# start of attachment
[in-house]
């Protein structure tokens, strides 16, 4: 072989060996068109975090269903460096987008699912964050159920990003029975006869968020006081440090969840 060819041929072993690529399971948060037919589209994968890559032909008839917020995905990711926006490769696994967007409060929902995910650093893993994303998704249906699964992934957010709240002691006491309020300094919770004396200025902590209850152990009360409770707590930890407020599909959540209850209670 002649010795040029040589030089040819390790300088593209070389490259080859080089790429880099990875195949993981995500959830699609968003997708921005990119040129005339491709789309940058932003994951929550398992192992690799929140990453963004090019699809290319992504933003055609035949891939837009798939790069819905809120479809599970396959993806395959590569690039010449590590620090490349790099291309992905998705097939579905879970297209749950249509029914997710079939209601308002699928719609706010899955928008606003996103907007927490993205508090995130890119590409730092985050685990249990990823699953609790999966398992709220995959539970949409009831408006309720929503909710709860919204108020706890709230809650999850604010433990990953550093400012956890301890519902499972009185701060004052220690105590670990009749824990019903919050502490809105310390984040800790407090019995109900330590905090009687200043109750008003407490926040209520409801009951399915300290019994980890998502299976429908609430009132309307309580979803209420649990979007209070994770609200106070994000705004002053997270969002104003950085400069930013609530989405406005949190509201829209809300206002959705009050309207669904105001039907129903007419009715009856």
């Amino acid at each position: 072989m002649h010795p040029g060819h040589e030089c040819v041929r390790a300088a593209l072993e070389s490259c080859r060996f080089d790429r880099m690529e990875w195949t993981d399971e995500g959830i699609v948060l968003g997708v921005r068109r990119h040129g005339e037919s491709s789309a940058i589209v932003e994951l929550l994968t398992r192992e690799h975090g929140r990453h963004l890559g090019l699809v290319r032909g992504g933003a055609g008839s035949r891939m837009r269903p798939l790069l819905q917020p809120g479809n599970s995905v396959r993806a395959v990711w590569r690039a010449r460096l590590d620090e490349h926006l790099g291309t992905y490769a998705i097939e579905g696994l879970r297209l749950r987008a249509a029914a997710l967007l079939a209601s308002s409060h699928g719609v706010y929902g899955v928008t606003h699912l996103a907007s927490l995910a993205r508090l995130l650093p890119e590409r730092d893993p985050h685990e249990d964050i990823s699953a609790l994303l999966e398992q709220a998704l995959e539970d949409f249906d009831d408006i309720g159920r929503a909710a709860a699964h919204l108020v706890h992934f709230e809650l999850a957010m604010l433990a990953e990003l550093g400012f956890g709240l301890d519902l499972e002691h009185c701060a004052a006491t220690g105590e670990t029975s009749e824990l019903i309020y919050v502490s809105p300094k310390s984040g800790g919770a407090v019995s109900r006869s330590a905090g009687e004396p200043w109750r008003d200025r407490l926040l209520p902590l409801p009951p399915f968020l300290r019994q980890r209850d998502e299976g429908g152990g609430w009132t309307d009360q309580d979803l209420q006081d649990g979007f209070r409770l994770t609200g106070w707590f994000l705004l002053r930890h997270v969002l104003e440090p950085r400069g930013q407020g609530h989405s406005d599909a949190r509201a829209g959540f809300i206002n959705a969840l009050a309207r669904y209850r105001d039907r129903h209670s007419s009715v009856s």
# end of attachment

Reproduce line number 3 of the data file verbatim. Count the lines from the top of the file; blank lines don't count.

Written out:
């Amino acid at each position: 072989m002649h010795p040029g060819h040589e030089c040819v041929r390790a300088a593209l072993e070389s490259c080859r060996f080089d790429r880099m690529e990875w195949t993981d399971e995500g959830i699609v948060l968003g997708v921005r068109r990119h040129g005339e037919s491709s789309a940058i589209v932003e994951l929550l994968t398992r192992e690799h975090g929140r990453h963004l890559g090019l699809v290319r032909g992504g933003a055609g008839s035949r891939m837009r269903p798939l790069l819905q917020p809120g479809n599970s995905v396959r993806a395959v990711w590569r690039a010449r460096l590590d620090e490349h926006l790099g291309t992905y490769a998705i097939e579905g696994l879970r297209l749950r987008a249509a029914a997710l967007l079939a209601s308002s409060h699928g719609v706010y929902g899955v928008t606003h699912l996103a907007s927490l995910a993205r508090l995130l650093p890119e590409r730092d893993p985050h685990e249990d964050i990823s699953a609790l994303l999966e398992q709220a998704l995959e539970d949409f249906d009831d408006i309720g159920r929503a909710a709860a699964h919204l108020v706890h992934f709230e809650l999850a957010m604010l433990a990953e990003l550093g400012f956890g709240l301890d519902l499972e002691h009185c701060a004052a006491t220690g105590e670990t029975s009749e824990l019903i309020y919050v502490s809105p300094k310390s984040g800790g919770a407090v019995s109900r006869s330590a905090g009687e004396p200043w109750r008003d200025r407490l926040l209520p902590l409801p009951p399915f968020l300290r019994q980890r209850d998502e299976g429908g152990g609430w009132t309307d009360q309580d979803l209420q006081d649990g979007f209070r409770l994770t609200g106070w707590f994000l705004l002053r930890h997270v969002l104003e440090p950085r400069g930013q407020g609530h989405s406005d599909a949190r509201a829209g959540f809300i206002n959705a969840l009050a309207r669904y209850r105001d039907r129903h209670s007419s009715v009856s």